Author(s): Moraes AS, Guaraldo AM, Mello ML
Abstract Share this page
Abstract BACKGROUND: Chromatin supraorganization and extensibility, which lead to the formation of extended chromatin fibers (ECF), are affected by starvation and refeeding in adult mouse hepatocytes. It is expected that they could also change with mouse development and aging. METHODS: Methods used involved topochemistry, image analysis, microspectrophotometry, gravity action, and polarization microscopy. RESULTS: Increased nuclear areas and Feulgen-DNA amounts with advancing hepatocyte polyploidy were found with development and aging. A slightly less packed chromatin with more heterogeneously distributed condensation levels was detected in young and old mice. Con-A responsiveness was almost absent in young mice but very deep in aged mice. ECFs formed from nuclei of adult and aged mice but not from nuclei of young mice. The frequency of ECF formation with the long lysis protocol increased with aging. CONCLUSIONS: In young mice, a less packed chromatin state may be associated with more intense gene activity, thus increasing the DNA-nuclear matrix interactions, and inhibiting ECF formation. Reduced DNA-nuclear matrix interactions besides defects in heterochromatin formation may induce higher ECF formation and chromatin unpackaging in old mice. We suggest that differences in Con-A staining relate to different gene activity with advancing development and aging.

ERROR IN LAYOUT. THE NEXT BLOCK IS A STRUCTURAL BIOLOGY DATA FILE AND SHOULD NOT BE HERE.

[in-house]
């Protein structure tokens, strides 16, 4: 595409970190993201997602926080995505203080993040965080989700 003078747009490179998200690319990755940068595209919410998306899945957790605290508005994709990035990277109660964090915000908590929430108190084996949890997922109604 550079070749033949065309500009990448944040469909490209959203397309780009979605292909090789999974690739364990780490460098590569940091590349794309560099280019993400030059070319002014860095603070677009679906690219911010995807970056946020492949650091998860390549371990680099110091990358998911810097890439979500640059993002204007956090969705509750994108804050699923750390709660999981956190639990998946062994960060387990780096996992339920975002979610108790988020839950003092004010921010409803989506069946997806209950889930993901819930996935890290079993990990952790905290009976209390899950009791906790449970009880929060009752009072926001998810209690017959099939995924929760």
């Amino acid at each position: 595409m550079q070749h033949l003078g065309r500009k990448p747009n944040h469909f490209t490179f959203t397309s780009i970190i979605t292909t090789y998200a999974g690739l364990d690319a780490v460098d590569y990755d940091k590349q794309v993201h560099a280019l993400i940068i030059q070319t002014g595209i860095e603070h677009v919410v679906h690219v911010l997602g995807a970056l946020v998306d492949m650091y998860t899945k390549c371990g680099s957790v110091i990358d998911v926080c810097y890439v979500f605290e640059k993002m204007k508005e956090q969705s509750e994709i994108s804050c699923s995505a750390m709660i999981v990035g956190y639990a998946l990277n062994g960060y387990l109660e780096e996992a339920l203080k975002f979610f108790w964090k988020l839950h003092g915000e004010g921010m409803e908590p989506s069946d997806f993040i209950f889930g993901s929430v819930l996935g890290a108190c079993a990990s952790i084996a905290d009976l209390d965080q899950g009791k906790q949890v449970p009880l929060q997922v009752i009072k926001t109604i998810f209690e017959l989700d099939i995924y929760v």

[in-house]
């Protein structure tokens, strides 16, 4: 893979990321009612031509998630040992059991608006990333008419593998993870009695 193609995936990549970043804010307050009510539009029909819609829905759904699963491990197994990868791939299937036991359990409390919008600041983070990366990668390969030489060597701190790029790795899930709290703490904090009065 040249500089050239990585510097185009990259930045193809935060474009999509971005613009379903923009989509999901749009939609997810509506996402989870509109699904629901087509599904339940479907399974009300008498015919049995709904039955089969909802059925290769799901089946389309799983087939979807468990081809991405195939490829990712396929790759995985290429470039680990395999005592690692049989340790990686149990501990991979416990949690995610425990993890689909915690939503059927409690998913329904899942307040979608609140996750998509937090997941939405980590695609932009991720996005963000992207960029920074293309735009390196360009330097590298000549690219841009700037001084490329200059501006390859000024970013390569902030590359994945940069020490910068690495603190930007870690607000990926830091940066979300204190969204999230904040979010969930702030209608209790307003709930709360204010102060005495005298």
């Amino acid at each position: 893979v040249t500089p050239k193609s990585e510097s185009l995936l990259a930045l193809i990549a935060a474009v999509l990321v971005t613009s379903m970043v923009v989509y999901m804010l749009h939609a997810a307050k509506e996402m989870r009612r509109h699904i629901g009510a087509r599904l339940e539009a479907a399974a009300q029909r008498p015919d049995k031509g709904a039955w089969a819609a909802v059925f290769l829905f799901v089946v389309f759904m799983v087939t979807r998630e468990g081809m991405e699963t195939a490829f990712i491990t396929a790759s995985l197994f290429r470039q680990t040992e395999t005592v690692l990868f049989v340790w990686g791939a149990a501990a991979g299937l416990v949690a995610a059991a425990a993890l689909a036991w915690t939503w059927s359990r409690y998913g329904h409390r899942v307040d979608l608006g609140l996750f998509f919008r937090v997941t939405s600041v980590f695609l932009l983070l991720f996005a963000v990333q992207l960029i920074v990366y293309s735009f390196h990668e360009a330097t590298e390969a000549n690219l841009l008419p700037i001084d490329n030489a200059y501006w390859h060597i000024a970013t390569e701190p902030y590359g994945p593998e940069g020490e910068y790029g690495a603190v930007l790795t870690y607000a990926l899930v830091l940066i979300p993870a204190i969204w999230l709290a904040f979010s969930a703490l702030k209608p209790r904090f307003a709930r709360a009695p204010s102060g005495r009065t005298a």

This article was published in Cytometry A
and referenced in Journal of Gerontology & Geriatric Research